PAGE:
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Neuroimage. 2017 Jan 15;145(Pt B):389-408. doi: 10.1016/j.neuroimage.2015.11.057. Epub 2015 Dec 4.

ENIGMA and the individual: Predicting factors that affect the brain in 35 countries worldwide.

Author information

1
Imaging Genetics Center, Mark and Mary Stevens Institute for Neuroimaging & Informatics, Keck School of Medicine of the University of Southern California, Marina del Rey 90292, USA; Departments of Neurosciences, Radiology, Psychiatry, and Cognitive Science, University of California, San Diego 92093, CA, USA.
2
NORMENT-KG Jebsen Centre, Institute of Clinical Medicine, University of Oslo, Oslo 0315, Norway; NORMENT-KG Jebsen Centre, Division of Mental Health and Addiction, Oslo University Hospital, Oslo 0315, Norway.
3
Donders Center for Cognitive Neuroscience, Departments of Psychiatry, Human Genetics & Cognitive Neuroscience, Radboud University Medical Center, Nijmegen 6525, The Netherlands.
4
Department of Psychiatry & Biobehavioral Sciences, University of California, Los Angeles, CA 90095, USA; Dept. of Psychology, University of California, Los Angeles, CA 90095, USA; Brain Research Institute, University of California, Los Angeles, CA 90095, USA.
5
Department of Anatomy & Neurosciences, VU University Medical Center, Amsterdam, The Netherlands; Department of Psychiatry, VU University Medical Center (VUMC), Amsterdam, The Netherlands; Neuroscience Campus Amsterdam, VU/VUMC, Amsterdam, The Netherlands.
6
Brain Center Rudolf Magnus, Department of Psychiatry, UMC Utrecht, Utrecht 3584 CX, The Netherlands.
7
Department of Psychiatry, Massachusetts General Hospital, Boston 02114, USA.
8
Donders Institute for Brain, Cognition and Behaviour, Radboud University Medical Center, Nijmegen 6500 HB, The Netherlands; Department of Psychology, Center for Brain Science, Harvard University, Cambridge, MA 02138, USA.
9
N.I. Vavilov Institute of General Genetics, Russian Academy of Sciences, Gubkin str. 3, Moscow 119991, Russia.
10
National Institute of Mental Health Intramural Research Program, Bethesda 20892, USA; Neuroimaging & Cognitive Genomics Centre (NICOG), Clinical Neuroimaging Laboratory, NCBES Galway Neuroscience Centre, College of Medicine Nursing and Health Sciences, National University of Ireland Galway, H91 TK33 Galway, Ireland.
11
Institute on Aging, University of Florida, Gainesville, FL 32611, USA.
12
Department of Psychological Medicine and Psychiatry, Section of Addiction, King's College London, University of London, UK.
13
Departments of Neurosciences, Radiology, Psychiatry, and Cognitive Science, University of California, San Diego, La Jolla, CA 92093-0841, USA.
14
Centre for Cognitive Ageing and Cognitive Epidemiology, Psychology, University of Edinburgh, Edinburgh EH8 9JZ, UK.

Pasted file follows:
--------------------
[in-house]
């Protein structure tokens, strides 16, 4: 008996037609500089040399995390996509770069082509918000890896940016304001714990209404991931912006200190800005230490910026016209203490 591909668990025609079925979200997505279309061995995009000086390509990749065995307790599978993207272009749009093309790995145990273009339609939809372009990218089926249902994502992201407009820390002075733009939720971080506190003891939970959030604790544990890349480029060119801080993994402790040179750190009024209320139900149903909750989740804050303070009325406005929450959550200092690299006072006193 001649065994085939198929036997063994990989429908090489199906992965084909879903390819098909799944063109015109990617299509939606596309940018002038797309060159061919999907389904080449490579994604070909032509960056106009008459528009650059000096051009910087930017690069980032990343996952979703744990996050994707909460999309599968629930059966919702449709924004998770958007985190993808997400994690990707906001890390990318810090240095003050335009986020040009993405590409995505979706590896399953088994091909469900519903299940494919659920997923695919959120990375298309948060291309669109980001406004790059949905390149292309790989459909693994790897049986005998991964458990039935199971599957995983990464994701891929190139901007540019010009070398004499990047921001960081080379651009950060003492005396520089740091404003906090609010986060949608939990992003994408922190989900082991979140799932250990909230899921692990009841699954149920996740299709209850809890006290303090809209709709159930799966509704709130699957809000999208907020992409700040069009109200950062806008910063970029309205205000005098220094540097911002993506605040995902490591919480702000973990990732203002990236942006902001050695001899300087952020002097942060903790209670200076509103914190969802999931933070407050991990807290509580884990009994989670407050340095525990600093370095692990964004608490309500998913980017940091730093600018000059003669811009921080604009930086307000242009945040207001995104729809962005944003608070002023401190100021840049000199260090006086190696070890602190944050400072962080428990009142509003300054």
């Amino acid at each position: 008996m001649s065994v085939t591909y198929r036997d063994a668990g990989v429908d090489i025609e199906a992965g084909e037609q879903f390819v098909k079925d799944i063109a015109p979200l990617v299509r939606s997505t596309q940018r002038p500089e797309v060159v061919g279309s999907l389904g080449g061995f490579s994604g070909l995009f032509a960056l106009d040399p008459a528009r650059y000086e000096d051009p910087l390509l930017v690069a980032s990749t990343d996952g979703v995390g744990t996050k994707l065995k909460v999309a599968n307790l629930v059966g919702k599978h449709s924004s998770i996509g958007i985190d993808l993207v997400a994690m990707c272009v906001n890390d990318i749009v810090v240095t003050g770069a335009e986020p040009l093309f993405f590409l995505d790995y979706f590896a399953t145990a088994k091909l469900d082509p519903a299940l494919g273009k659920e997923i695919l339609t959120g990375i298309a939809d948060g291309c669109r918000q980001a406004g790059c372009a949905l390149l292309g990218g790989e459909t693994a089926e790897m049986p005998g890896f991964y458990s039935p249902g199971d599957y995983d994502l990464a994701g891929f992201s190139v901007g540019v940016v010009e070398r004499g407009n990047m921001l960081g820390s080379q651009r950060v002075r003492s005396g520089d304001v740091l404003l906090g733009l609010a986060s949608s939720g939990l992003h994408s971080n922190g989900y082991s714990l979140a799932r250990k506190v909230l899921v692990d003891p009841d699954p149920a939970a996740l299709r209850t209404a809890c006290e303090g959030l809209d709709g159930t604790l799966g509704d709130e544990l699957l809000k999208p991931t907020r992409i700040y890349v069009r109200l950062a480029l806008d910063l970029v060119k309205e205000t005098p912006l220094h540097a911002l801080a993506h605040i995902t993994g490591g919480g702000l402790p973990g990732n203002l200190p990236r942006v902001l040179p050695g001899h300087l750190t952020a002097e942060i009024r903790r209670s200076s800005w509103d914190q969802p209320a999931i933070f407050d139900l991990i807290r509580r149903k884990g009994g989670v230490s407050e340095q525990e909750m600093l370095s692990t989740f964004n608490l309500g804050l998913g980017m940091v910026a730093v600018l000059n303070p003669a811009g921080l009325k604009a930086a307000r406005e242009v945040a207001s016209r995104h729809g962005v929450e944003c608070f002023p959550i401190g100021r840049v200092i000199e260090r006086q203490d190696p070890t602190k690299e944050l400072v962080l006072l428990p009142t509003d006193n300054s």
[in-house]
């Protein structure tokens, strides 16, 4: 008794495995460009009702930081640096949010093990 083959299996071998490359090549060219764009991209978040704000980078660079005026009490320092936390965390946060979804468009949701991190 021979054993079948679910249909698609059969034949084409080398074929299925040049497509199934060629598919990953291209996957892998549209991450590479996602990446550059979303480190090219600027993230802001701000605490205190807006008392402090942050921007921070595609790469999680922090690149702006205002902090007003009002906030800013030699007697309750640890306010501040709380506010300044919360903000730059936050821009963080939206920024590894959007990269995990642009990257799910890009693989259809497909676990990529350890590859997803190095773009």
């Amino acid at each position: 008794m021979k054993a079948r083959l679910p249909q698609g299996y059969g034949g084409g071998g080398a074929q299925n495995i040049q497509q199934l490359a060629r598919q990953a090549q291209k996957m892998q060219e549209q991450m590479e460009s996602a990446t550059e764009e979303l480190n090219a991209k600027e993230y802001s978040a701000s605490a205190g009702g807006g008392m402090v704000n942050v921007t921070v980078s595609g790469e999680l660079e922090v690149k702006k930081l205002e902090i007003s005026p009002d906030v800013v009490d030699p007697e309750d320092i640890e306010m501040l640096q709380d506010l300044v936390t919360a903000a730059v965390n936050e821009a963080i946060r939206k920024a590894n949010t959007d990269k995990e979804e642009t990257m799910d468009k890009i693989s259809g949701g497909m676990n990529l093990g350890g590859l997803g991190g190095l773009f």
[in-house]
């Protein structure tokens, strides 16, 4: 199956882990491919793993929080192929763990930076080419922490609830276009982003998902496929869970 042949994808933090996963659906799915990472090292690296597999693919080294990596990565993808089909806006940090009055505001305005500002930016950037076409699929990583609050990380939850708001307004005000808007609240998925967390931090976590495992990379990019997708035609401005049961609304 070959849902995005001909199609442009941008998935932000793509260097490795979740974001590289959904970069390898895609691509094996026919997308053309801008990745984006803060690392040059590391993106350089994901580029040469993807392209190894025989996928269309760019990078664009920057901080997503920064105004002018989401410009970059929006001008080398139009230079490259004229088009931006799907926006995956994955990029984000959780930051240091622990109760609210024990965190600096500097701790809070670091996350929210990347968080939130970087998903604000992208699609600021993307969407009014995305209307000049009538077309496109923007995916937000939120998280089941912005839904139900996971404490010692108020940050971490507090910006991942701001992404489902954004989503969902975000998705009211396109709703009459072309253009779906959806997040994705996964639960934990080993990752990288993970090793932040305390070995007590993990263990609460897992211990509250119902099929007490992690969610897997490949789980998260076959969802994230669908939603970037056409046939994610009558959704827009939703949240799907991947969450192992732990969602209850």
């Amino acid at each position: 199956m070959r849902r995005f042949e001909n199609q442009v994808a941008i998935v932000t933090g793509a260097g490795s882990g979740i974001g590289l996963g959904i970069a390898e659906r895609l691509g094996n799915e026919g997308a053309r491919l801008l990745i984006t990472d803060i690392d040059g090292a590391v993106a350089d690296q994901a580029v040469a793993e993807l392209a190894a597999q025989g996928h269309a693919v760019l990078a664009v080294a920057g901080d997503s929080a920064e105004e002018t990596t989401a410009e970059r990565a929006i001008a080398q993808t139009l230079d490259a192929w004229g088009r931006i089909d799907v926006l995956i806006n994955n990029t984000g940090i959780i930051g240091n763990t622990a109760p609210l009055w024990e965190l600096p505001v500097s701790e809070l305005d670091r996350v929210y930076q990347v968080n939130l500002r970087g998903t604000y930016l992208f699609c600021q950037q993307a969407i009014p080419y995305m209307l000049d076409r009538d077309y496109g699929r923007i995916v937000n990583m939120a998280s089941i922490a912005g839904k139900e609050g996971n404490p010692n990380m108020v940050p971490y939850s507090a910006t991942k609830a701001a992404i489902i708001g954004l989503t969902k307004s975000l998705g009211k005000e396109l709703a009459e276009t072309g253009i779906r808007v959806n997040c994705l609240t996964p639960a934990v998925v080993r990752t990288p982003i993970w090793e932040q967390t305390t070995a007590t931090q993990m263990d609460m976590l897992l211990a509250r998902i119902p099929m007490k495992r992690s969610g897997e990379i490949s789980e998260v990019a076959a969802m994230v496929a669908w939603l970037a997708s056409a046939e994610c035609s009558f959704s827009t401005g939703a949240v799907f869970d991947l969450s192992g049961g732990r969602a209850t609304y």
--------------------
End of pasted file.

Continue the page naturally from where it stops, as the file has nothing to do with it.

15
Imaging Genetics Center, Mark and Mary Stevens Institute for Neuroimaging & Informatics, Keck School of Medicine of the University of Southern California, Marina del Rey 90292, USA.
16
MRC-SGDP Centre, Institute of Psychiatry, King's College London, London SE5 8AF, UK.
17
Institute of Psychiatry, Psychology and Neuroscience, King׳s College London, UK; Clinical Neuroscience Studies (CNS) Center, Department of Psychiatry, Icahn School of Medicine at Mount Sinai, USA.
18
Neuroimaging and Cognitive Genomics center (NICOG), School of Psychology, National University of Ireland, Galway, Ireland.
19
Language and Genetics Department, Max Planck Institute for Psycholinguistics, Nijmegen 6525 XD, The Netherlands; Donders Institute for Brain, Cognition and Behaviour, Radboud University Medical Center, Nijmegen 6500 HB, The Netherlands.
20
Department of Psychiatry and Mental Health, University of Cape Town, Cape Town, South Africa.
21
Clinical Neuroscience Studies (CNS) Center, Department of Psychiatry, Icahn School of Medicine at Mount Sinai, USA.
22
Department of Human Genetics, Radboud University Medical Center, Nijmegen 6525, The Netherlands; Department of Psychiatry, Radboud University Medical Center, Nijmegen 6525, The Netherlands; Donders Institute for Brain, Cognition and Behaviour, Radboud University Medical Center, Nijmegen 6500 HB, The Netherlands.
23
Department of Statistics, The University of Warwick, Coventry, UK.
24
Psychiatry Department, University of Vermont, VT, USA.
25
Department of Psychiatry, Yale University, New Haven, CT 06511, USA; Olin Neuropsychiatric Research Center, Hartford, CT 06114, USA.
26
Department of Psychiatry, University Medicine Greifswald, Greifswald 17489, Germany; Department of Psychiatry and Psychotherapy, HELIOS Hospital, Stralsund 18435, Germany.
27
Language and Genetics Department, Max Planck Institute for Psycholinguistics, Nijmegen 6525 XD, The Netherlands; International Max Planck Research School for Language Sciences, Nijmegen 6525 XD, The Netherlands.
28
Molecular Research Center for Children's Mental Development, United Graduate School of Child Development, Osaka University, Japan.
29
Department of Human Genetics, Radboud University Medical Center, Nijmegen 6525, The Netherlands; Donders Institute for Brain, Cognition and Behaviour, Radboud University Medical Center, Nijmegen 6500 HB, The Netherlands.
30
Department of Radiology University Medicine Greifswald, Greifswald 17475, Germany.
31
Department of Psychiatry, University of Maryland School of Medicine, Baltimore, MD 21201, USA.
32
Department of Psychiatry, University of California, San Diego, La Jolla, CA 92093, USA.
33